New Hampshire - the morning after

Wednesday, February 10, 2016
Steve Jordahl (

voting 1Donald Trump and Bernie Sanders both came away from New Hampshire with big wins. And while it was also a good night for John Kasich and Jeb Bush, it could portend trouble for Hillary Clinton.

In victory, Donald Trump sounded like a coach delivering a locker room speech at halftime. "We are going to start winning again and we're going to win so much, you are going to be so happy. We are going to make America so great again, maybe greater than ever before," he trumpeted.

'Natural family' report card

Charlie Butts (OneNewsNow – February 10, 2016)
A traditional values group says candidates' stance on the natural family should be an important issue for Americans when they consider who the next president of the United States will be., which has offered "presidential report cards" since the 2008 election, has recently completed research on the 2016 race on the issues of marriage, rights of conscience, and gender role models. The group examined the positions of the three leading GOP presidential candidates: Donald Trump, Marco Rubio, and Ted Cruz.

On no issue did all three agree. But Randy Thomasson, who heads the organization, tells OneNewsNow that their research shows agreement between Rubio and Trump on four positions.

Thomasson, Randy ("[They agree that] states must support homosexual 'marriages,' [that there should be] no constitutional marriage amendment, either has attended or would attend a homosexual wedding, and both men support open homosexuality and transsexuality in the U.S. military," he summarizes.

According to Thomasson, when Rubio ran for the U.S. Senate in 2010 he was listed in a voter guide as opposing open homosexuality in the military – but appeared to "flip" when questioned during a live television interview in 2013. "He actually said that open homosexuality does not erode military readiness," adds the family advocate.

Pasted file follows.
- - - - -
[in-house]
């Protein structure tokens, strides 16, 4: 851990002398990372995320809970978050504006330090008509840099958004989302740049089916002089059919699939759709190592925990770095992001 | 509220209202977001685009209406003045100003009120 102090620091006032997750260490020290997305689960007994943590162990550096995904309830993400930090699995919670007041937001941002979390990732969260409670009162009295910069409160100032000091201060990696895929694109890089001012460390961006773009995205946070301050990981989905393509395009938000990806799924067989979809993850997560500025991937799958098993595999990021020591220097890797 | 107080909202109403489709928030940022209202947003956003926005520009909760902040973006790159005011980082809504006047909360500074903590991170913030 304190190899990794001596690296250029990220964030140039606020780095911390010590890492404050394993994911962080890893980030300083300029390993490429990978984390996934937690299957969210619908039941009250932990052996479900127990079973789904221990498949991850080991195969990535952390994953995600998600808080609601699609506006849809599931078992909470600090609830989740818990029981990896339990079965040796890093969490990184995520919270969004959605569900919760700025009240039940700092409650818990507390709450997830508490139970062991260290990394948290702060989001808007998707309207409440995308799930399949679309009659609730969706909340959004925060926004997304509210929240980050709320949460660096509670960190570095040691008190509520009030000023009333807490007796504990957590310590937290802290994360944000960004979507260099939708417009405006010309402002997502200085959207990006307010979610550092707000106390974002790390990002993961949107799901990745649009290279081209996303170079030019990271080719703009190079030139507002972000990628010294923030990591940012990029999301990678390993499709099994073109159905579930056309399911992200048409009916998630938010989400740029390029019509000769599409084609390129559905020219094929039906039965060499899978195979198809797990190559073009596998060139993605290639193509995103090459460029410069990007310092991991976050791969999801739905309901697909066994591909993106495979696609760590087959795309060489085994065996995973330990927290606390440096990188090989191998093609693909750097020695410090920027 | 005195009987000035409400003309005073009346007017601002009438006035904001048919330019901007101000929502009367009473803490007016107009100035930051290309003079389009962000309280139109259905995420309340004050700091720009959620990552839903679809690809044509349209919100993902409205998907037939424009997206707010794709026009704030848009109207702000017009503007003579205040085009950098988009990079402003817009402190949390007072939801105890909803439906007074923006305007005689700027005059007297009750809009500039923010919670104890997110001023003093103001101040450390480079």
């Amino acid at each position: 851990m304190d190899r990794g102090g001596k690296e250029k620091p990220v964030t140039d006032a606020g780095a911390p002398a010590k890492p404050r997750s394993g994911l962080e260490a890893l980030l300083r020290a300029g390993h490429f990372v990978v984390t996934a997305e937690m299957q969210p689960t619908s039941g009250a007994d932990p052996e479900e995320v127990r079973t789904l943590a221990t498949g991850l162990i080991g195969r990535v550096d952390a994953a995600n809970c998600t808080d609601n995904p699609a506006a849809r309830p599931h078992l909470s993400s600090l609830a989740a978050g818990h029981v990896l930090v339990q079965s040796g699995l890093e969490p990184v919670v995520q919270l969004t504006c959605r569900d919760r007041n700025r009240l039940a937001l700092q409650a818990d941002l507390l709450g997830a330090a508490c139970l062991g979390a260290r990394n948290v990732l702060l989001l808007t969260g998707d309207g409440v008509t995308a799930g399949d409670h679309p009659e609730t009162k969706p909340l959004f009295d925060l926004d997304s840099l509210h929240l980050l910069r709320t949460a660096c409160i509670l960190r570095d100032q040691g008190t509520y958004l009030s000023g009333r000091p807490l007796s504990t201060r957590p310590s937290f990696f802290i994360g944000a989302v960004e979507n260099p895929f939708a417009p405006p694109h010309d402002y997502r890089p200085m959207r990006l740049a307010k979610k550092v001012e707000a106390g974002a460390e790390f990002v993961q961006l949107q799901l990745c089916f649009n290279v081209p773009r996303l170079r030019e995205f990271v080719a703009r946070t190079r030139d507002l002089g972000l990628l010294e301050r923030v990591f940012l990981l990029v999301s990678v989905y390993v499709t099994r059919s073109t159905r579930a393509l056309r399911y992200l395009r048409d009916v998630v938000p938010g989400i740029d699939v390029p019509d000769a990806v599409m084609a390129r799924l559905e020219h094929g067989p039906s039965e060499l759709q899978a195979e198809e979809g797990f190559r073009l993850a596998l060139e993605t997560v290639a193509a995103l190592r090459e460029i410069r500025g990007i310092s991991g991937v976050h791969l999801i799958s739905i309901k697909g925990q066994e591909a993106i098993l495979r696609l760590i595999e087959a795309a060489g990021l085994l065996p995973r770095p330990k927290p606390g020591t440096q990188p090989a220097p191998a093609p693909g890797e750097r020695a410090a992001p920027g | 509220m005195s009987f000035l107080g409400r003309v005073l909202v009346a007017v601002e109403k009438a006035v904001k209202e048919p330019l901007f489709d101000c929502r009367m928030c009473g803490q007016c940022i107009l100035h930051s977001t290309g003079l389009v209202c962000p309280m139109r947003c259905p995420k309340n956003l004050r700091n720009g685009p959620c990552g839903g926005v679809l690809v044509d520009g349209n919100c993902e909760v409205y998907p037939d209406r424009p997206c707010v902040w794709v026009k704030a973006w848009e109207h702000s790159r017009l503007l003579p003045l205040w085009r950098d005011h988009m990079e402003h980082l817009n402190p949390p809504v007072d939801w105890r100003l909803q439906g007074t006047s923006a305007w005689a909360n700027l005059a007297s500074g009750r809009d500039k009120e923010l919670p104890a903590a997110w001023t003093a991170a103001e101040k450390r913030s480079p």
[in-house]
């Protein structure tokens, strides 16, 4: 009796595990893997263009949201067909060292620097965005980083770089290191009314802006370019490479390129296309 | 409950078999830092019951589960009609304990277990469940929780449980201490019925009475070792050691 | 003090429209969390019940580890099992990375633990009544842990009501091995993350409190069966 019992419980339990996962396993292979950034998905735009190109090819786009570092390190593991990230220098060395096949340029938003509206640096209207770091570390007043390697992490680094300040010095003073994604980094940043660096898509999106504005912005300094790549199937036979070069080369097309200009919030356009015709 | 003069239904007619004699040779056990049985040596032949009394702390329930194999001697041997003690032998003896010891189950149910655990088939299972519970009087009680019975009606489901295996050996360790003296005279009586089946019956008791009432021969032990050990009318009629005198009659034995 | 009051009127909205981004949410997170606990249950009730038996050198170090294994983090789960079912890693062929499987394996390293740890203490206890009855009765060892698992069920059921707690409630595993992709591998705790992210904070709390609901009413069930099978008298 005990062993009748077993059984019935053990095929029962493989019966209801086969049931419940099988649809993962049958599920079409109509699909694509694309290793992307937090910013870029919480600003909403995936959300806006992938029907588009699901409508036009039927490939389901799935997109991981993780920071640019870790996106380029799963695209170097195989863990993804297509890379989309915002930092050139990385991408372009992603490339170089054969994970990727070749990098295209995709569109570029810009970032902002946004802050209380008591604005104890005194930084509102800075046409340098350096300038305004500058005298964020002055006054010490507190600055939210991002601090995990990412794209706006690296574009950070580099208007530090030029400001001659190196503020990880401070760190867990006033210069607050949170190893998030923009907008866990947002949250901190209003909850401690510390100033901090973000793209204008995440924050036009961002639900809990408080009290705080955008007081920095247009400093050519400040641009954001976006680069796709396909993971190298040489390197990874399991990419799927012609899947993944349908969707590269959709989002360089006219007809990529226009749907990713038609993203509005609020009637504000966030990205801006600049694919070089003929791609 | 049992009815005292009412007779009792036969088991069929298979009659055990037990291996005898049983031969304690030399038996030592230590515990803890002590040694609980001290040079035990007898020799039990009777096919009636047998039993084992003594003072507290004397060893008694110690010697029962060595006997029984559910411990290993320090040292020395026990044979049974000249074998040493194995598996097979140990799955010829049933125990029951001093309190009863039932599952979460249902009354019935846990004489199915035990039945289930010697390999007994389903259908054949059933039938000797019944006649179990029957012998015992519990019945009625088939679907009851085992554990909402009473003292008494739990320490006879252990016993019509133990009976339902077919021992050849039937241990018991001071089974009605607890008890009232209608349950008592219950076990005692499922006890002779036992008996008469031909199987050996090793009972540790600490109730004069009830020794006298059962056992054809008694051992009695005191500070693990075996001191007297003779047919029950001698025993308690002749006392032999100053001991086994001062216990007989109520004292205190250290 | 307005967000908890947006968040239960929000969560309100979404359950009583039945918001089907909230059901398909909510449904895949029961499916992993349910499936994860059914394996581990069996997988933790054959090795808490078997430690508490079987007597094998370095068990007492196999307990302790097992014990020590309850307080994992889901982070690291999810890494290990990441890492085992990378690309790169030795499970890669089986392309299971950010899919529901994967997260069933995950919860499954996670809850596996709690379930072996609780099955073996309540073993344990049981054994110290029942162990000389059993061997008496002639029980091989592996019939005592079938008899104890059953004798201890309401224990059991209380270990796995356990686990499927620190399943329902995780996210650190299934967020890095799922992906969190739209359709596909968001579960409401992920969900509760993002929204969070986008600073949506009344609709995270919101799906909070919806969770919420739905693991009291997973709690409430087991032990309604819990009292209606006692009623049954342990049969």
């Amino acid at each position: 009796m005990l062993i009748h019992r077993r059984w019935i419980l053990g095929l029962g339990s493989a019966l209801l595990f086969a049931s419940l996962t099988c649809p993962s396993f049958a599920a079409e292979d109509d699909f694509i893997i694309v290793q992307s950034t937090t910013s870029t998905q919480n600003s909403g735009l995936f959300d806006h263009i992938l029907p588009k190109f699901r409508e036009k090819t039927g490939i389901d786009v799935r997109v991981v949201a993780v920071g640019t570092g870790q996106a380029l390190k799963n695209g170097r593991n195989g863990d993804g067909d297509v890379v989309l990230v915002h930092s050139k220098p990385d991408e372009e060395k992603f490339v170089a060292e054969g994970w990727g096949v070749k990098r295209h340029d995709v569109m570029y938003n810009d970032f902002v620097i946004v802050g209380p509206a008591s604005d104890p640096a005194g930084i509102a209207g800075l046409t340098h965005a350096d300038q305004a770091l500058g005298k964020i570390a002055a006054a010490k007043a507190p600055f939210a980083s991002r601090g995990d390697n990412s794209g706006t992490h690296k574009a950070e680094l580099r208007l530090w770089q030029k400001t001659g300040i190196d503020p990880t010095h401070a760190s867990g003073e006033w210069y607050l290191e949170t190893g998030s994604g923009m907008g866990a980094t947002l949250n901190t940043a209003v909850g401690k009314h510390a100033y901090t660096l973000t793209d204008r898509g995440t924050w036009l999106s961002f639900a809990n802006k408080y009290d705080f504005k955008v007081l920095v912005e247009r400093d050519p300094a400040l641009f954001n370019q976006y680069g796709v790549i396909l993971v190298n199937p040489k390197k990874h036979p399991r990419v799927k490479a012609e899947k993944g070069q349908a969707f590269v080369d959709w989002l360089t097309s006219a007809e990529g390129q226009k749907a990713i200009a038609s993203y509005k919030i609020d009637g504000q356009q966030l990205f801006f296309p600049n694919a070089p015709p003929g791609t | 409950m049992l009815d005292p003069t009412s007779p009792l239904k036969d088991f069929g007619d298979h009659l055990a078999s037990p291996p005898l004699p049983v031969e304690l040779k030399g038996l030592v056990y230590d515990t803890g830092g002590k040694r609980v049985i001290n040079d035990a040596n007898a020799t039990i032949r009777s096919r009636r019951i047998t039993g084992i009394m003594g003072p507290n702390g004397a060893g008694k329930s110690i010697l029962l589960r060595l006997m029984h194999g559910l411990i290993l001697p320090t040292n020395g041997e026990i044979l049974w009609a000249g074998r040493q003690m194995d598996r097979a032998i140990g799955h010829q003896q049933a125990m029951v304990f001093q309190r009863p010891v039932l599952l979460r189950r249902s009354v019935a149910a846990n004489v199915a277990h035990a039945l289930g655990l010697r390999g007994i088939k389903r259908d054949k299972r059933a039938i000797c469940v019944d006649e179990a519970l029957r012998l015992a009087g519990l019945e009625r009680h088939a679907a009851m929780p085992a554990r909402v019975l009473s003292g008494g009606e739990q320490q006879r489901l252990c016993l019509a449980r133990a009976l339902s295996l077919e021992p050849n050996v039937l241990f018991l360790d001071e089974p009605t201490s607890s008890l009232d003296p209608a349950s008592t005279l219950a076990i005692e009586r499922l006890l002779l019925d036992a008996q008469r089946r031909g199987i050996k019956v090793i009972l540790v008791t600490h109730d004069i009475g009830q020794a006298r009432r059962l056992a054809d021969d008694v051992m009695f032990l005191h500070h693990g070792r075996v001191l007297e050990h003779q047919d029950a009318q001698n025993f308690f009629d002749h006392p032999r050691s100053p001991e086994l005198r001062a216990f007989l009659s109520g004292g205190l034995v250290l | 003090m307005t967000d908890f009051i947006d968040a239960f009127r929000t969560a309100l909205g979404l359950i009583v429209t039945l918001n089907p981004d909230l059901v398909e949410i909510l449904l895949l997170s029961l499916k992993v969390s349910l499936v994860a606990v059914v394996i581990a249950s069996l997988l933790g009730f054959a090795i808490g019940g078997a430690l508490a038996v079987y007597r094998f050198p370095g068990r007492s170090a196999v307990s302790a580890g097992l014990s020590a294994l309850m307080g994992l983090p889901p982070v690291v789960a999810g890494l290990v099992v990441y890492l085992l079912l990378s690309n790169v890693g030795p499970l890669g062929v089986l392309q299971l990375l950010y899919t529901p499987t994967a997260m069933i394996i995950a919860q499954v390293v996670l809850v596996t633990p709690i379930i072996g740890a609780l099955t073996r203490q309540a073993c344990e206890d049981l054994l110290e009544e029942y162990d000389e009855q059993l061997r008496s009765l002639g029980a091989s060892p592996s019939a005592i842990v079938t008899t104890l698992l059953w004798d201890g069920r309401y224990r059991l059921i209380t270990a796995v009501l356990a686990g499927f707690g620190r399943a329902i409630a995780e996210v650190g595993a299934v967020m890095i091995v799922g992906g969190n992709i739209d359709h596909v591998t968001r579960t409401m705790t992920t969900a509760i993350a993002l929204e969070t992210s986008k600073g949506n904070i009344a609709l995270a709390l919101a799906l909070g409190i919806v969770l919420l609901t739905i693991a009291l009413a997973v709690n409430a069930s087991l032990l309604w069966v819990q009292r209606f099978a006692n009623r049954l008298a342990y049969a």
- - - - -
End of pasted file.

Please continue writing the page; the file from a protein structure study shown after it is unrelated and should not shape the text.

According to the report card, Rubio and Cruz do agree that private business owners shouldn't be required to support LGBT behavior; that pro-LGBT "hate crime" laws shouldn't be established or supported; and that natural-gender role models for children should be protected when it comes to LGBT "rights" in schools, "pride" events, and professional counseling.

The report card was published before the New Hampshire primary on February 9.

In his speech, Senator Bernie Sanders tore into what he called the "right-wing" Republican candidates who he said must not be allowed to gain the White House. "No! We will not allow huge tax breaks for billionaires," shouted the Vermont Democrat. "We will not allow huge cuts to social security, veterans' needs, Medicare, Medicaid, and education."

Ohio Governor John Kasich finished second in the GOP contest – as polls predicted – while Ted Cruz, Jeb Bush, and Marco Rubio finished in a clump behind Kasich.

Bryan McCormack of New Hampshire-based Cornerstone Action believes the wins for both Sanders and Trump reflect the dissatisfaction of voters; more specifically, "raw and blatant anger – not only at the presidential process but just at politics in general," he tells OneNewsNow.

Hillary Clinton was upbeat in her speech, but Gary Bauer of American Values says her distant second-place finish (22 points behind Sanders) proves she is a damaged candidate.

"She's got some significant weaknesses," says Bauer, "and those are weaknesses that if she ends up being the nominee can come back to haunt her in November."

The Associated Press points out the results of an exit poll showing Sanders won a majority of votes from independents, voters under 45, self-identified liberals, moderates, men – and women. The latter, says AP, is "perhaps most cutting for Clinton, who is striving to be the first woman president."

The candidates now move on to South Carolina and Nevada, where contests round out the month. "Super Tuesday" on March 1 will bring primaries and caucuses in 12 states. On that day, more than a quarter of the GOP's delegates are up for grabs (155 in Texas alone), as are more than a fifth of the Democratic delegates.

Kasich? Well, for one thing, he's from Ohio

Chad Groening (OneNewsNow – February 10, 2016)

Is Ohio Governor John Kasich now a force to be reckoned with as the 2016 presidential campaign moves forward?

Dunn, Charles (Regent Univ.)Dr. Charles W. Dunn says Kasich did better than expected in New Hampshire and has what a Republican candidate needs to win in November. "First, he's from Ohio. If you want to win the presidency, you better win Ohio," he offers. "Secondly, he's demonstrated that he has command of the issues – and that he does not get out on the extremes of issues."

The professor emeritus of government at Clemson University thinks Kasich can appeal to South Carolina Republican voters.

"He has the kind of temperament that South Carolina Republicans would like. The question is whether he has the time and the money to put together a campaign to appeal to those South Carolina Republicans who like what he offers. So do not discount Governor Kasich."

2-10-2016 - Dr. Dunn's comments added after story first published.

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